An online protest has followed the introduction of a visa bond of £3,000 by the United Kingdom for Citizens of Nigeria, India, Pakistan, Ghana, Sri Lanka and Bangladesh seeking entry into the country.
The UK Home Secretary, Theresa May, had announced that the £3,000 bond, which will be paid in cash, will serve as a security against foreigners living in the country illegally after the expiration of their visas.
Visitors to the UK aged 18 and above would be forced to hand over £3,000 for a six-month visit visa and will lose the bond payment only when they overstay their visas.
Our correspondent, who monitored the situation online, observed that news websites in some of the affected countries fed on the story as many of the citizens of the countries woke up to receive the news.
The angry citizens of many of the affected countries urged their countrymen to shun travelling to the UK in protest against the pilot scheme of the policy which will come into operation in November.
In India, citizens lamented that the visa bond will add to tourists’ burden, with many of them urging fellow citizens to consider other destination spots.
Commenting on New Delhi Television website — an Indian commercial broadcasting television network — a citizen of the Asian nation, Needhirajan Thenmozhi, says, “The visitors from India do not need to come to UK. They can visit other European countries. There is nothing special to see in Britain. There is only lot of hate in local people nowadays. The weather is miserable most of the time. Paying £3000 is not worth a visit. Visit South East Asian countries which have more history,beauty and humanity.’’
A commenter on the website, with the name Godwin, urged the Indian government to pay the UK in their own coin by introducing a similar bond payment for British citizens. According to him, the UK visa bond scheme is a subtle attempt by the UK to label all Indians as criminals who commit immigration abuses.
He says, “India should consider slapping bonds on UK-based visitors. Although visa abuse exists, the solution should not attempt to classify an entire sovereign nation for the fault of someone. India is a growing power and it does not suit them to be classified along with third world countries. Indian government, wake up!’’
In Ghana, citizens of the West African nation described the development as harsh, arguing that the UK should have looked at ways of better strengthening their intelligence and law enforcement to check immigration abuse.
Commenting on peacefmonline.com, a Ghanaian who was simply identified as Kwabena, writes, “I am highly disappointed at the United Kingdom Home Office directive. The UK should stop undermining people from other countries. Whoever came up with this idea should better sit up and find reasonable ways to prevent migration than this scam. The reason given doesn’t make sense.’’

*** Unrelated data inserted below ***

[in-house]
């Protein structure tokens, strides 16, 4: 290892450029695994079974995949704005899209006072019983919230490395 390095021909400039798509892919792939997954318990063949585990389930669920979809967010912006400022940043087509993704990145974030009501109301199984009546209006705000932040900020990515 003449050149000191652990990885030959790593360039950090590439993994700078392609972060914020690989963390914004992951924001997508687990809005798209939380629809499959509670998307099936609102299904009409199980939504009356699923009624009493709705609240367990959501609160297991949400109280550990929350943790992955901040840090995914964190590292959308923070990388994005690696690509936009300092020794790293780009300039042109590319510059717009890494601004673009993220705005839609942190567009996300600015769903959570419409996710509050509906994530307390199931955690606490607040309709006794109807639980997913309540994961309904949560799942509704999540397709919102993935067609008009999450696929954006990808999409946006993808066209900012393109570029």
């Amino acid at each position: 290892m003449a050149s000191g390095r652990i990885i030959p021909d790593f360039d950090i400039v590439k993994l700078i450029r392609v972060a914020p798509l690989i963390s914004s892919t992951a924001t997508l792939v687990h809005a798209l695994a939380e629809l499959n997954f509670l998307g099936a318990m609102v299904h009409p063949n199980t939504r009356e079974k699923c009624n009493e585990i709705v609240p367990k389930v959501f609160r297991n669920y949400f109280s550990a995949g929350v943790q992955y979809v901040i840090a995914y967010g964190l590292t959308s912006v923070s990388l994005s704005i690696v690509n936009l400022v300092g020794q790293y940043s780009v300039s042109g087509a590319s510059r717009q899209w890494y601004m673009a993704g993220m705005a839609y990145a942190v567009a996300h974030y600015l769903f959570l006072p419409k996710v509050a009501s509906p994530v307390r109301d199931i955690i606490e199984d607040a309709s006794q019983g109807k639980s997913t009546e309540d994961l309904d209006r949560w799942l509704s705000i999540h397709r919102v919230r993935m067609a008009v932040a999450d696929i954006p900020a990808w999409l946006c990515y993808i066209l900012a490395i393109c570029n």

Another Ghanaian, commenting on the same platform, with the name Yaw, says the best way President John Mahama can handle the situation is to introduce a reciprocal policy.
Yaw says, “Every country has the right to implement policies necessary to advance whatever objectives they desire. When it comes to immigration and visas, they way countries deal with these things is to implement a reciprocal policy. That’s it. End of story.’’
A Ghanaian with the name Tee says that the policy is unfortunate as many Ghanaians always welcome Britons into their country with “open arms.’’
Tee notes, “Look at these people. This is on big racism. Why Nigeria, Pakistan,Sri Lanka, Ghana while some other white people here have overstayed their welcome. I don’t blame Britons. I don’t know what’s so important in the country that people rush in.
“Americans that have the highest population of different races aren’t even complaining. Come back home, people. If they don’t want us in their country then let them be. What will one be doing in the UK if not for the people there that you love? But we always welcome their citizen with open arms in our country. Why can’t they do the same for us.’’
Also, a Pakistani, Sjaloha, commenting on a Pakistani online forum, pakpassion.net, says, “I can understand why the British authorities have imposed such a plan. However, it would be extra burden for those who are visiting UK for weddings or other ceremonies where the entire family is invited.”
Back home in Nigeria, Dapo Egunjobi, on Facebook, notes that the introduction of the visa bond is “an unfortunate decision by the UK government.’’
He adds, “My question is this: what about those travelling on medical grounds? it will be unfair to them to pay such bonds. After paying for medical bills, visa and ticket, paying another 750,000 naira is ridiculous even if the money will be returned.”
On punchng.com, a Nigerian commenter with the name, Watchful Eyes, says, “This is where the Federal Government needs to come in. Why will someone who wants to travel to the UK for whatever reason be mandated to pay such horrendous amount? Guys! that’s some N750,000.
“That is more than enough to pay your airfare, accommodation, feeding and all that stuff. Why must we be compelled to pay such an amount? If they (UK) need money they should work harder too and not use visa to strangulate us in order to revamp their economy.”
by Temitayo Famutimi